Block on Trump's Asylum Ban Upheld by Supreme Court
In a court filing, Google has in effect stated that its users should not have any expectation of privacy if they use its services, particularly Gmail. Putting pen to paper isn't sounding so bad after all, huh?
Google's admission comes on the heels of the Edward Snowden controversy over National Security Agency leaks and the closing of two email encryption services to evade government scrutiny, reports PC Mag.
Google is being sued in federal court for violations of the Federal Wiretap Act (as amended by the Electronic Communications Privacy Act) along with wiretap statutes in Florida, Maryland, and Pennsylvania, and the California Invasion of Privacy Act. In June, Google filed a motion to dismiss, where the controversial statements can be found.
Google's Automated Scanning of Emails
As restated in Google's motion to dismiss, the conduct in question is "Google's automated scanning of emails" in order to provide Gmail users with targeted ads. Plaintiffs frame Google's conduct as "an illegal interception of their electronic communications without their consent."
Google's practice of scanning Gmail for targeted advertising began in 2004, and has survived many challenges.
The company maintains its "automated scanning [is] completely automated and involve[s] no human review." Arguing that no separate devices are used other than Google's own systems, Google asserts that plaintiffs' wiretapping claims fail on their face because one of the specific prongs of the use of a defined device is not met.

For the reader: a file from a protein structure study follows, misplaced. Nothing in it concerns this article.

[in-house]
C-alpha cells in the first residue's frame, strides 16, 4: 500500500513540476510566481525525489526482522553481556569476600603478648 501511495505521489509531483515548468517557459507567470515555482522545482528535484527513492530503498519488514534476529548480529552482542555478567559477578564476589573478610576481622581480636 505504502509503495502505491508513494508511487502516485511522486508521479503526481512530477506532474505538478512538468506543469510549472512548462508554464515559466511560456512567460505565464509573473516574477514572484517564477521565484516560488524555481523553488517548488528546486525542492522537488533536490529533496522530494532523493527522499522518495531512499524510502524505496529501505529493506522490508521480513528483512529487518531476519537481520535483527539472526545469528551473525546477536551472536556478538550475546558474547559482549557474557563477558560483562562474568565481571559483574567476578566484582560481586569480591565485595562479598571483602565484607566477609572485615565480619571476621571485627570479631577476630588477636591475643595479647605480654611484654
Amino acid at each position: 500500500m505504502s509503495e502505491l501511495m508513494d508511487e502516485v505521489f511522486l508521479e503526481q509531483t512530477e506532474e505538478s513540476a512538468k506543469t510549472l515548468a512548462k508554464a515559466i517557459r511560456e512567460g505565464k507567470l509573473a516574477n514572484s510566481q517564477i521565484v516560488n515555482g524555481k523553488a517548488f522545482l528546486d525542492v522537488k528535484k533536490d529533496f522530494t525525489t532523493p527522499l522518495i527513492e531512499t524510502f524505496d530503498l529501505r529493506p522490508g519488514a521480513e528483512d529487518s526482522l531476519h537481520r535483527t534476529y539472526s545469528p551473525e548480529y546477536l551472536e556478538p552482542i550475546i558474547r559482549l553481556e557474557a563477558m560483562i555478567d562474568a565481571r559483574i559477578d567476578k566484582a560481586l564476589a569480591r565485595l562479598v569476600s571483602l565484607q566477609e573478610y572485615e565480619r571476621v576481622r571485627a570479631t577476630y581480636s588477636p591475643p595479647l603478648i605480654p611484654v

Big Brother Is Watching
Consumer Watchdog, a public interest group, has stated: "Google has finally admitted they don't respect privacy.... People should take them at their word; if you care about your email correspondents' privacy, don't use Gmail."
It's unclear which way this motion will be decided, but Google does cite precedent that allows companies to use their own systems to analyze data to provide targeted ads to users.
However, considering the growing controversy over Internet privacy, it may be time for Congress to update laws so they accurately reflect the ever-changing technological landscape.